Trinity 14, 2012
Audio
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Delivered By
Pr. Lovett
Delivered On
September 9, 2012
Central Passage
Luke 17:11-19
Description

 

Fr. Lovett, evangelist
Concordia Lutheran Congregation
 
Trinity 14
September 9, 2012
In the name of the Father and of the + Son and of the Holy Spirit.

 

 
We learn from our Lord’s healing of the ten lepers that the Lord has mercy on all who call upon Him, even those who will not return to give thanks.
 
What if out of all the people you help out with your time or money – your friends or family – those you pour your heart and soul into and go out of your way to help, what if none of them said thank you? What if they didn’t show you that they appreciated what you’ve done for them? Many of us stop helping when we don’t receive a thank you or some sign that they appreciation us. Many of us resent them for only coming around when they need help. But our Lord teaches us to be merciful even to those who do not say thank you and show appreciation.
 
What if out of the nearly 1,000 people we gave bread to or a can of soda to, only a few returned to say thank you and show appreciation for what we did for them? What if only one or two, or maybe none, came to church? I mean, that’s the point, right? If we’re going to do something for someone then we expect that they will return the favor in some way. We gave them bread and drink this past month, at least a few should come to church?
 
But why do we want them in church? Some of us don’t. We don’t want people coming in and messing our church up. But most of us do want them here. Some of us want them in church because we want to see more people; we want higher attendance. And some of us want them in church because we’re hoping they’ll tithe and volunteer for things. But chiefly we want them here at this gathering because this is heaven on earth. This is where the Lord makes Himself known to us and preaches His salvation and mercy to us. This is where the Lord gives and fulfills His promises. This is where the Lord gathers us to Himself and calls us His people. This is where our Lord has mercy on those who call upon His name because this is where His name is made known on all the earth.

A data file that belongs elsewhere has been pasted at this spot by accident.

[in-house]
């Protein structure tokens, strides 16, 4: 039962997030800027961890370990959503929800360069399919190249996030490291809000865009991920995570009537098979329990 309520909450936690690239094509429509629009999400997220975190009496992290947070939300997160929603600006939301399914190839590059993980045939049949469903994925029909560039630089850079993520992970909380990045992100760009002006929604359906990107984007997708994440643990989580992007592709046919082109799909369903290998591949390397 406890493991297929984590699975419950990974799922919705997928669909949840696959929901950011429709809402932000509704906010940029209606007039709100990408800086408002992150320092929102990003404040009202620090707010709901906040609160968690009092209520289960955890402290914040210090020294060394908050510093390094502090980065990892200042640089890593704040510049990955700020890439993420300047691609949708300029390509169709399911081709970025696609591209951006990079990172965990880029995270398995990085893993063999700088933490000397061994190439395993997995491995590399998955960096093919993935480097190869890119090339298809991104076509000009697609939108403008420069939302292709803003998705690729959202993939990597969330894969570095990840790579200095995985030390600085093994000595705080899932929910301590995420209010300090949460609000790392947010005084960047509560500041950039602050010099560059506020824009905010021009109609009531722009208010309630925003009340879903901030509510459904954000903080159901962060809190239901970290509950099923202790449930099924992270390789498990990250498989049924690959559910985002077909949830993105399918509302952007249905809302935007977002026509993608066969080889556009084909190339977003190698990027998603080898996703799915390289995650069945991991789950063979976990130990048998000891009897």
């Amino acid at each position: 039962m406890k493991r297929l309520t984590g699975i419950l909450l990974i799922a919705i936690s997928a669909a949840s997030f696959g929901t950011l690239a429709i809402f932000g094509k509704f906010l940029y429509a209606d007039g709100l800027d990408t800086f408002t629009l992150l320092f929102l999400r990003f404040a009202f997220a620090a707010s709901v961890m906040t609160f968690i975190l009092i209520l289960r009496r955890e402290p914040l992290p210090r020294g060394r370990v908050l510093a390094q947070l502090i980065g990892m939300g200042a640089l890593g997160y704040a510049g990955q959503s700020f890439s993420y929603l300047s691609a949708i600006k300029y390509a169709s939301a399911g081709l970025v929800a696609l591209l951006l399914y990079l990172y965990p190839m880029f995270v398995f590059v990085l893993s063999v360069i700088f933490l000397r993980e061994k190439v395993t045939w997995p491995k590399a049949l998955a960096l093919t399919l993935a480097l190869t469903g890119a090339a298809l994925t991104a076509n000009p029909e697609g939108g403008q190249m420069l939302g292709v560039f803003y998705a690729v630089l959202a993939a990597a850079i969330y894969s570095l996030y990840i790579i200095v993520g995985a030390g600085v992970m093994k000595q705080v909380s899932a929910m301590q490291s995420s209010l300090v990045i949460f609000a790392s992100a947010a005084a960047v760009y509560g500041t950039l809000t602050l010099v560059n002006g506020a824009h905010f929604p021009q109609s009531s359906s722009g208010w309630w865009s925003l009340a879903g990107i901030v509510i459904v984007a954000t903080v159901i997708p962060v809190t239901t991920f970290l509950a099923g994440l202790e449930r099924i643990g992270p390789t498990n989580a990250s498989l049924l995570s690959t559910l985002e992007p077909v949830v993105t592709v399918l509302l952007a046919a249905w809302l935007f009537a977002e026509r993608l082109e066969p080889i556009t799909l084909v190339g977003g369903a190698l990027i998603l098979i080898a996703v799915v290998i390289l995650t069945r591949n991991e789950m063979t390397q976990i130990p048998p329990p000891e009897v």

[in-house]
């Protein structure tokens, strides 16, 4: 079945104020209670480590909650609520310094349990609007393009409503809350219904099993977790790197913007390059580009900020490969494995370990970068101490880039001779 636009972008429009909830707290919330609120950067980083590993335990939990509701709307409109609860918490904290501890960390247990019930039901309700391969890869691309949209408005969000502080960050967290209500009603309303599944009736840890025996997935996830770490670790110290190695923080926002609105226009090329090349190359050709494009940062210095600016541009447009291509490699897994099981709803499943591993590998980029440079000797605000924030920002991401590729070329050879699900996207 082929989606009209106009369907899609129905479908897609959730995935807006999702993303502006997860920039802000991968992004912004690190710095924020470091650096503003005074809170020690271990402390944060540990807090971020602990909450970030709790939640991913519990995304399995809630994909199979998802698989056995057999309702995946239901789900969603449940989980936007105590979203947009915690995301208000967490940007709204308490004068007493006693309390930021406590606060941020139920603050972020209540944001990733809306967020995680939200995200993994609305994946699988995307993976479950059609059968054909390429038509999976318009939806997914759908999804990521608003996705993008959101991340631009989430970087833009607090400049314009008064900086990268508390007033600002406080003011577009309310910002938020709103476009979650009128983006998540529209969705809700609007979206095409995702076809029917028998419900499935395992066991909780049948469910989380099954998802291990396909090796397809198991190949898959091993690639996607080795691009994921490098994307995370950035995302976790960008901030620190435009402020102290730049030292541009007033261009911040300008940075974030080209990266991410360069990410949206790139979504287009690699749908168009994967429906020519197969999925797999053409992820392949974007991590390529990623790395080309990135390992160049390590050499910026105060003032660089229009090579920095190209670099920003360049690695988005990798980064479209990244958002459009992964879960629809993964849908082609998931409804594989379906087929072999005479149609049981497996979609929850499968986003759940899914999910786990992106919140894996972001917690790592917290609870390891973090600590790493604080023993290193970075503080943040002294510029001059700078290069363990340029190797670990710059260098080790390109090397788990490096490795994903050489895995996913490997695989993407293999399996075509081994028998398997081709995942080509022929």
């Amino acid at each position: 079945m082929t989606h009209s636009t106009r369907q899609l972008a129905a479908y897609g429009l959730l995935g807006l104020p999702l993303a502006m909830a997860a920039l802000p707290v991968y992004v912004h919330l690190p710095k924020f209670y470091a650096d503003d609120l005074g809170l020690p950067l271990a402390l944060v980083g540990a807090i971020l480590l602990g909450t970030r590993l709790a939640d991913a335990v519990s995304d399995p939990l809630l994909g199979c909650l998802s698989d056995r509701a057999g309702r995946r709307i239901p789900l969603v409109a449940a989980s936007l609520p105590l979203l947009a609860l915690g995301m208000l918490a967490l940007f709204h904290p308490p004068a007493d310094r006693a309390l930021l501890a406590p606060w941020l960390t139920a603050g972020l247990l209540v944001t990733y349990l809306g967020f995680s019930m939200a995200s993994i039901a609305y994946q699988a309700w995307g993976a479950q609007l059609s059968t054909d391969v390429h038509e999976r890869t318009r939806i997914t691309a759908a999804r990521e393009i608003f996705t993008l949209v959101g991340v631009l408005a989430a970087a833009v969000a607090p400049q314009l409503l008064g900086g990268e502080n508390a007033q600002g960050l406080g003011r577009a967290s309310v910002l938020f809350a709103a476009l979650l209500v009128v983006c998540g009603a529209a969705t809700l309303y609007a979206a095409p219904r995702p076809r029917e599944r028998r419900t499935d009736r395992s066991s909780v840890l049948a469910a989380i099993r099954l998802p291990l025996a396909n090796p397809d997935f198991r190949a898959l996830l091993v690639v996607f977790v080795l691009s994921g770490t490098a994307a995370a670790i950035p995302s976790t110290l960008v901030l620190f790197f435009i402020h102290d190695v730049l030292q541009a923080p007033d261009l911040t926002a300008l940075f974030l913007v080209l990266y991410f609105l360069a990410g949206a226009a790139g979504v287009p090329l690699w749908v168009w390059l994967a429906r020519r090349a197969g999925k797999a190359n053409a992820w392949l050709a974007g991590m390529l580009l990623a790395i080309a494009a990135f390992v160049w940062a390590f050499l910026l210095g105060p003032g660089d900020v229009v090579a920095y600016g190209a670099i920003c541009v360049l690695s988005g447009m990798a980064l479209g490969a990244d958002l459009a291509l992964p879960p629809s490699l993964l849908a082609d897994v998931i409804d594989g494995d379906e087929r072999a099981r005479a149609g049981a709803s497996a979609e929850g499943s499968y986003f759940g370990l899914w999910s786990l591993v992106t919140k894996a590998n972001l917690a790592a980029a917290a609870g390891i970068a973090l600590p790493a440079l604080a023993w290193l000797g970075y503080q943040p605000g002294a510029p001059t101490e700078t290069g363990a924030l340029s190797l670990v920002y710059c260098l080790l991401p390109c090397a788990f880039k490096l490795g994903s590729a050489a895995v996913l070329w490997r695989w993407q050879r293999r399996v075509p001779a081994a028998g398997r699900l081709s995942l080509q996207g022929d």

Our Lord is merciful on all who call upon His name. He doesn’t turn a deaf ear to those who beg for mercy. He doesn’t turn His back on those who ask for His blessing and help. He helps everybody. He doesn’t qualify them, He shows mercy.
 
That’s what His Body, the congregation of saints, does. It shows mercy. It doesn’t qualify people or judge their condition before showing mercy. We have compassion and are merciful. And very few return and thank the Lord. But we’re not here for our glory. We’re not here to make a name for ourselves or to be solvent or successful. We’re here by the mercy of God, to glorify His name.
 
We are the Body of Christ. We do the works of Christ. Not as individuals, but as members of one body. And through us – through His Body – the Lord continues to heal the sick and cast out demons, to feed the multitudes and to seek and save the lost. But we’re so accustom to individualizing everything that we often don’t see the forest for all the trees. We are the trees, but no single tree makes a forest. Rather it is all the trees that make the forest. So, too, we all make up the Body of Christ; and not only us, but all our brothers and sisters in every congregation gathered around word and sacrament, gathered in Jesus’ name to receive His blessing, mercy, compassion, and salvation.